DPD Chief: Alarming Increase in Ambushes on Officers

Dallas police say there were two incidents of suspects ambushing officers Monday

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    Dallas Police Chief David Brown said Monday there has been an alarming increase in felony assaults on officers in Dallas and across the nation in the last two years.

    Statistics cited by Brown indicate a 20 percent increase in felony assault on officers by suspects with weapons between 2010 and 2011. That increase represents the lives of 71 officers.

    Two Officer-Involved Shootings in 24 Hours

    [DFW] Two Officer-Involved Shootings in 24 Hours
    Dallas Police Chief David Brown says officers are lucky to be alive after two police involved shootings in the past 24 hours. The suspects died in both. (Published Tuesday, Feb. 14, 2012)

    Police said 19-year-old Bryson Howard ambushed Officer Ronald Workman on Monday, shooting at the officer before turning the gun on himself.

    A bullet passed through Workman's driver's side window and struck his lapel microphone. The bullet was then deflected into Workman's neck and jaw -- where it remained Tuesday.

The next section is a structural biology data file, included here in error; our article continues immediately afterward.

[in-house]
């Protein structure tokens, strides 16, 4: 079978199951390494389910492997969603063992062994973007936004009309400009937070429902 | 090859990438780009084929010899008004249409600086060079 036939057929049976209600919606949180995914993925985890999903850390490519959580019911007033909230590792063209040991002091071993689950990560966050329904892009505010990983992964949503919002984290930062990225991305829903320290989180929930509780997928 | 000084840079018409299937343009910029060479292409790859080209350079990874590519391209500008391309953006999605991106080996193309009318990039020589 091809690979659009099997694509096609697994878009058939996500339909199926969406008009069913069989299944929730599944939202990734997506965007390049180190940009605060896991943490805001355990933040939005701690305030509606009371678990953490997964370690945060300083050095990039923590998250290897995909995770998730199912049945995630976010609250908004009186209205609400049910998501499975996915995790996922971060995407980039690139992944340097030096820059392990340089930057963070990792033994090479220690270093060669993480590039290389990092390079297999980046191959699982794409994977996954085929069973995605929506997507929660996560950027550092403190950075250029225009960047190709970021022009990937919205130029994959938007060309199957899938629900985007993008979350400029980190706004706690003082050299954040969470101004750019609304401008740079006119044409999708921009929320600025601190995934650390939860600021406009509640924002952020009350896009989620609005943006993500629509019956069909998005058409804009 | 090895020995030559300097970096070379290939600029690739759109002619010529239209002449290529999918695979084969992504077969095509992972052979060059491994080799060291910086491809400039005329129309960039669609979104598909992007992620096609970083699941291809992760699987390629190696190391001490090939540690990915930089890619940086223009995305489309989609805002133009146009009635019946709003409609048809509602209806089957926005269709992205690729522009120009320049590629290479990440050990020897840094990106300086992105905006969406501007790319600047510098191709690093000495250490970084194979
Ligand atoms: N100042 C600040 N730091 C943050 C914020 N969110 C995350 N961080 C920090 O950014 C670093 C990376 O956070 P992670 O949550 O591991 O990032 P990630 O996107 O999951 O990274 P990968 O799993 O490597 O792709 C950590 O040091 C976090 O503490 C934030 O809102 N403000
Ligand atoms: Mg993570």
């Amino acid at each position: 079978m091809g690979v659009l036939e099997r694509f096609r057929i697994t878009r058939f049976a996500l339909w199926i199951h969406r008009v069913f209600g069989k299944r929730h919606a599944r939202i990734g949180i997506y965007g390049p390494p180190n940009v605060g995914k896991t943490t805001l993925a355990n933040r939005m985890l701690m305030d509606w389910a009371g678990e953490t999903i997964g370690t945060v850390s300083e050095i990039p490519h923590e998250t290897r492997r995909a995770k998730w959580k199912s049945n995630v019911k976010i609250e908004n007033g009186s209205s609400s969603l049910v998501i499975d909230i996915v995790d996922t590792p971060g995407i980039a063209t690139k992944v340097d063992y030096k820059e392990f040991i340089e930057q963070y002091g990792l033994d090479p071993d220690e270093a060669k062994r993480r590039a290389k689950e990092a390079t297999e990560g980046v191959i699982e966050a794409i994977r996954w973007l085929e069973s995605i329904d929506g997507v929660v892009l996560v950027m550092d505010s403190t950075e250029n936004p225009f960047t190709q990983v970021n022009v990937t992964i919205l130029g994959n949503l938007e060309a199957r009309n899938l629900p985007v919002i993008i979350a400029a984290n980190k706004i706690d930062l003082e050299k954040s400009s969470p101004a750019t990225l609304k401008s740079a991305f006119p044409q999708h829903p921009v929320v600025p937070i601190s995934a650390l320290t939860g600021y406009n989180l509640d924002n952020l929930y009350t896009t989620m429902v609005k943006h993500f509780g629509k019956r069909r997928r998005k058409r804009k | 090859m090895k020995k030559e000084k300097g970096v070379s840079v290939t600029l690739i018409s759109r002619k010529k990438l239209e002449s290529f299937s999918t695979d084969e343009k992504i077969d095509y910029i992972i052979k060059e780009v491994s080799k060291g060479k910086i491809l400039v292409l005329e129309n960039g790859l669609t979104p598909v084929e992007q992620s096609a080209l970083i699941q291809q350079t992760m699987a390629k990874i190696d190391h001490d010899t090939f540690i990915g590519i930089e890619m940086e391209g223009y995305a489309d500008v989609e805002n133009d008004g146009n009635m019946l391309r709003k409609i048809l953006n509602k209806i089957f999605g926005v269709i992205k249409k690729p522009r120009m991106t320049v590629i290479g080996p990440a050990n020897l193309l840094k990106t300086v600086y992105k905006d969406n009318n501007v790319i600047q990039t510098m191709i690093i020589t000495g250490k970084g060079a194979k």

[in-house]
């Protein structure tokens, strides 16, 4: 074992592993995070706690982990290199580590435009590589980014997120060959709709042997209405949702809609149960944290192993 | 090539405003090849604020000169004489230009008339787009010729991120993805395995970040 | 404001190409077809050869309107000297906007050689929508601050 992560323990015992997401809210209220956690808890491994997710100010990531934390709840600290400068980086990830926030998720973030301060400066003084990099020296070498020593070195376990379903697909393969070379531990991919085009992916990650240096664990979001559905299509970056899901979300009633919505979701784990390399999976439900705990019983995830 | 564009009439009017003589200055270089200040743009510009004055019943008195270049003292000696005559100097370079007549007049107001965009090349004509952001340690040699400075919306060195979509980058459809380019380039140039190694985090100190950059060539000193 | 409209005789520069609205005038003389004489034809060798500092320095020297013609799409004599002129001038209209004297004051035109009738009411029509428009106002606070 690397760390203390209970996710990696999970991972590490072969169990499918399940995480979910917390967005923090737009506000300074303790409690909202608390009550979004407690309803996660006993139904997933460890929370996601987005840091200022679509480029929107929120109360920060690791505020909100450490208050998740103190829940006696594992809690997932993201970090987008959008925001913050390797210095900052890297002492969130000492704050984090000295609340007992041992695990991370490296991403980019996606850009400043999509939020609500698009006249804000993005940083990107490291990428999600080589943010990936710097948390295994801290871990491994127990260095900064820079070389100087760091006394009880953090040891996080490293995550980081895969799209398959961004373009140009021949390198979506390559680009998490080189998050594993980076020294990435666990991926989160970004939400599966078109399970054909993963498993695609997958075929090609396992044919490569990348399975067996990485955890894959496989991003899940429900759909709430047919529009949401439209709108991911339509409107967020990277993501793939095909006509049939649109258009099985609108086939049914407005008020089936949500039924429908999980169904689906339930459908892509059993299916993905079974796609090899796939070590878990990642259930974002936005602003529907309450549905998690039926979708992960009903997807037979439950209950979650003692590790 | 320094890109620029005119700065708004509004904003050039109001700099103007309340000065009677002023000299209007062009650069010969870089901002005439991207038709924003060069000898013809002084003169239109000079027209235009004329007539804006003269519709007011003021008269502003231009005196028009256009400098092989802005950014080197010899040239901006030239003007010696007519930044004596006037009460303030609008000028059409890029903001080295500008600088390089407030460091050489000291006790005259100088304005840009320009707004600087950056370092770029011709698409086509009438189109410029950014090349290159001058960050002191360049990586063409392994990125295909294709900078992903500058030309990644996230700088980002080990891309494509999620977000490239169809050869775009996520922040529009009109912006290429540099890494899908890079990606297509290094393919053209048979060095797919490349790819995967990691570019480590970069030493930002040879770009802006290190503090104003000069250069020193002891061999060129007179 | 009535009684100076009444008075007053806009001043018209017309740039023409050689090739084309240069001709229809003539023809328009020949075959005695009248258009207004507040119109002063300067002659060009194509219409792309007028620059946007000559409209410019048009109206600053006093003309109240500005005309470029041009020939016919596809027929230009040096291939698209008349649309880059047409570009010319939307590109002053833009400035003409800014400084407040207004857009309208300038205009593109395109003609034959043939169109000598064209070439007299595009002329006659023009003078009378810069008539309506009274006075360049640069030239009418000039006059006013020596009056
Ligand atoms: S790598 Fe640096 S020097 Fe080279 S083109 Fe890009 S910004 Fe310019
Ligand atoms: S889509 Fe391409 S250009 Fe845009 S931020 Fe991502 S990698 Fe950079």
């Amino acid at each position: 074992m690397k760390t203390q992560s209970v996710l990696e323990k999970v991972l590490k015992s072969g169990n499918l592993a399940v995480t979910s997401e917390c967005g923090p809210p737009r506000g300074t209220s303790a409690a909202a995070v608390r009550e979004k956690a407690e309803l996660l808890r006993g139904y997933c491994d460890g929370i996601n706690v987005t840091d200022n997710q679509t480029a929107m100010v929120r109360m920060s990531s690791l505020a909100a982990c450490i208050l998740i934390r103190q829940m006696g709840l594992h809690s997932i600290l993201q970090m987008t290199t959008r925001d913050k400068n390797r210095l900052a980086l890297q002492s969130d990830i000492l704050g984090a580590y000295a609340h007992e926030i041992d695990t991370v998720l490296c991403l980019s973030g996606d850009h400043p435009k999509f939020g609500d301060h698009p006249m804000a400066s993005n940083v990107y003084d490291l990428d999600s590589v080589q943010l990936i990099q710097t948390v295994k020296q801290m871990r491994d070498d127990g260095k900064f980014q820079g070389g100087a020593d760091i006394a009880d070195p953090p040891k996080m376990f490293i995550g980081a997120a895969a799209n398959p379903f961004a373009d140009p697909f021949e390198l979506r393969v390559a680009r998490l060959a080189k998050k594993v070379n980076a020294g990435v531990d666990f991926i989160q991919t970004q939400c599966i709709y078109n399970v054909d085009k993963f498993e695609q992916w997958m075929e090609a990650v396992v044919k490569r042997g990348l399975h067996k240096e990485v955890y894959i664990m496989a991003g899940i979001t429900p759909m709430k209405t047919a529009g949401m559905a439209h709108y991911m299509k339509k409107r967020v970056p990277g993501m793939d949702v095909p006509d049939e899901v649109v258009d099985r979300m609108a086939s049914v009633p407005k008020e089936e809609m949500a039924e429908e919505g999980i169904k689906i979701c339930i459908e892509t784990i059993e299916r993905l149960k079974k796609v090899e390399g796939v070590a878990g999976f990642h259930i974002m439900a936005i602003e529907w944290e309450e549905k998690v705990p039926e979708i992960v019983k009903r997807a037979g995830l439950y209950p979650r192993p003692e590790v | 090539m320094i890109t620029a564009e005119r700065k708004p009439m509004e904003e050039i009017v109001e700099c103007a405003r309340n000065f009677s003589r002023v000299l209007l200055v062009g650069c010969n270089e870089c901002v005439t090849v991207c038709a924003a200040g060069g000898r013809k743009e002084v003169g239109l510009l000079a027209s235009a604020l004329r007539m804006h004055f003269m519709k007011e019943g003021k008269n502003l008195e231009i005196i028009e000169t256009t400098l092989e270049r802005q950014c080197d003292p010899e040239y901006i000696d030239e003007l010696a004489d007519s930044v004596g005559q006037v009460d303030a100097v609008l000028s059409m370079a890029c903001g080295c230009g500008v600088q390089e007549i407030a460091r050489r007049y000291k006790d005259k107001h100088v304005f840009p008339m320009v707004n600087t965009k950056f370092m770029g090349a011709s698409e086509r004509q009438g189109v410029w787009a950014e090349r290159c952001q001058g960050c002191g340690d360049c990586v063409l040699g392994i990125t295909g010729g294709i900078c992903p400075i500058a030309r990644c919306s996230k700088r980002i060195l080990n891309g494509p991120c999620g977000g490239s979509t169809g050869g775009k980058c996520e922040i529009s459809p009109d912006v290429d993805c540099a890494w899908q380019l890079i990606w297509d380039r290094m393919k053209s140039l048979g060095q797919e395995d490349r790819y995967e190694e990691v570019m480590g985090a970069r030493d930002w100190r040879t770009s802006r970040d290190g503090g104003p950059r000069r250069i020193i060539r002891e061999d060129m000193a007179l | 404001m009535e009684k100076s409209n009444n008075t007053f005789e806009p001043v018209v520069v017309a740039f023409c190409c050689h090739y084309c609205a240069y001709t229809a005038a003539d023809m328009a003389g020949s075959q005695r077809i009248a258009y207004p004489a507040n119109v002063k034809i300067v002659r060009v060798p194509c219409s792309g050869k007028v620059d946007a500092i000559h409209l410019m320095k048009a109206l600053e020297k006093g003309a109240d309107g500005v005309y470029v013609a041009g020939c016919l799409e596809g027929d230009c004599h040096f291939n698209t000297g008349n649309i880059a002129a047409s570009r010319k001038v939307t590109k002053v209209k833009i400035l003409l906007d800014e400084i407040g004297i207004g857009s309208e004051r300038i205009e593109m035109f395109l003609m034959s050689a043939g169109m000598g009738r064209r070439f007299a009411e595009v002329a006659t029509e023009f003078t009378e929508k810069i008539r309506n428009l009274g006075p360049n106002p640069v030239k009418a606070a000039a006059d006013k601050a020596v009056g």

Shot Fired at Officer Hit Lapel Microphone

    [DFW] Shot Fired at Officer Hit Lapel Microphone
    Dallas police said a shot fired at an officer hit his radio's lapel microphone. (Published Tuesday, Feb. 14, 2012)

    "It's my opinion that [it's] by the grace and mercy of the good Lord that we don't have an officer in worse shape," said Brown. "It's very clear that was his intent. There's no question in our minds, during investigation, that was his intent to lure us there to ambush us."

    The shooting was the second incident of an attempted ambush of Dallas police officers on Monday.

    Earlier in the day, an aggravated robbery suspect hid behind a wall with a pointed weapon while waiting for officers to pass by, Brown said. The suspect was shot and killed by officers who took a tactical approach to rounding the corner.

    Brown said the department mandated in 2011 that all officers wear bulletproof vests when on the street. He added that the officers receive daily messages on their car computers designed to reinforce safety while working on the street.

    NBC 5's Ben Russell contributed to this report.